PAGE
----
As a good tradition, there is psychedelic level with lots of GPU Rigid Bodies. Looks gorgeous, actually, without PhysX effects this scene feels not nearly as vivid and spectacular.

IMMERSION 9/10

GPU PhysX effects are certanly enhancing gameplay experience, giving it a little more depth, color and vibrance, either by providing  momentum to the battles through particle debris or making the environment more believable with interactive objects.

If you are not expecting from PhysX content something it is not supposed to be (game changing or gameplay affecting feature), you will be satisfied.

At the same time, GPU PhysX support is showing a little progress in this title. Particles, cloth and stuff – we have already saw it in a games before. While PhysX effects in original Batman have received the top score, today we are forced to deduct a points (back in 2009 most of the effects were fresh and innovative, but now “more of the same” content did not impressed us that much).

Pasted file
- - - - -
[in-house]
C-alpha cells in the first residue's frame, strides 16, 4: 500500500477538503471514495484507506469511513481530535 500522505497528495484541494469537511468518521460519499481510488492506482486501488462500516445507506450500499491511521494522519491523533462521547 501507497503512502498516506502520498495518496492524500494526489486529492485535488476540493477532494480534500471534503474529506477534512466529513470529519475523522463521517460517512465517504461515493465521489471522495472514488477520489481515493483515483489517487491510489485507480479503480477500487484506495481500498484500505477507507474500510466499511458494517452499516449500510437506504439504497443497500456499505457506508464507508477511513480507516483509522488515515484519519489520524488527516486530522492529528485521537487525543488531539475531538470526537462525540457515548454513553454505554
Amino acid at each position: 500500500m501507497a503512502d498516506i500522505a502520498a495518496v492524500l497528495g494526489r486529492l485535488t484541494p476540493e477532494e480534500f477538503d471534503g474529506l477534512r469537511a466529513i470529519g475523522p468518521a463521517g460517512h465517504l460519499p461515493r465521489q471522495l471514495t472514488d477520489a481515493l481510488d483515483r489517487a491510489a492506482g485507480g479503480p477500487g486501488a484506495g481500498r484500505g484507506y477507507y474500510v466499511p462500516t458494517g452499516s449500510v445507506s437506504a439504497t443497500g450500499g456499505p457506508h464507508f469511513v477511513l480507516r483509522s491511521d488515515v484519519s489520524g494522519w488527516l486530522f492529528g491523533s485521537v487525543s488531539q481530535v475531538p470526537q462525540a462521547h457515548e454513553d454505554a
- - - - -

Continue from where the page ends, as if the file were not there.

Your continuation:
PERFORMANCE 8/10

As always, hardware accelerated PhysX effects are requiring a powerfull NVIDIA GPU, however this time framerate with PhysX enabled is unusually stable (without infamous issues like spontaneous slowdowns in Alice: Madness Returns or half-GPU physics in Mafia II). On our single GTX 580, framerate was holding on 50-60 fps even in extensive PhysX scenes and never dropped below 30 frames per second.

Also, additional PhysX effects are slightly more friendly to CPU calculation this time (in case if you don’t have NVIDIA GPU), you even will be able to play certain parts of the game normally, but smooth gameplay is still a dream.

Hybrid PhysX owners will be pleased to hear that new Batman is compatible with such systems.

Update: PhysX benchmarks roundup

TOTAL 8.5/10

Great game with a good level of GPU PhysX support. Once again, main reason to choose PC version over the console ones.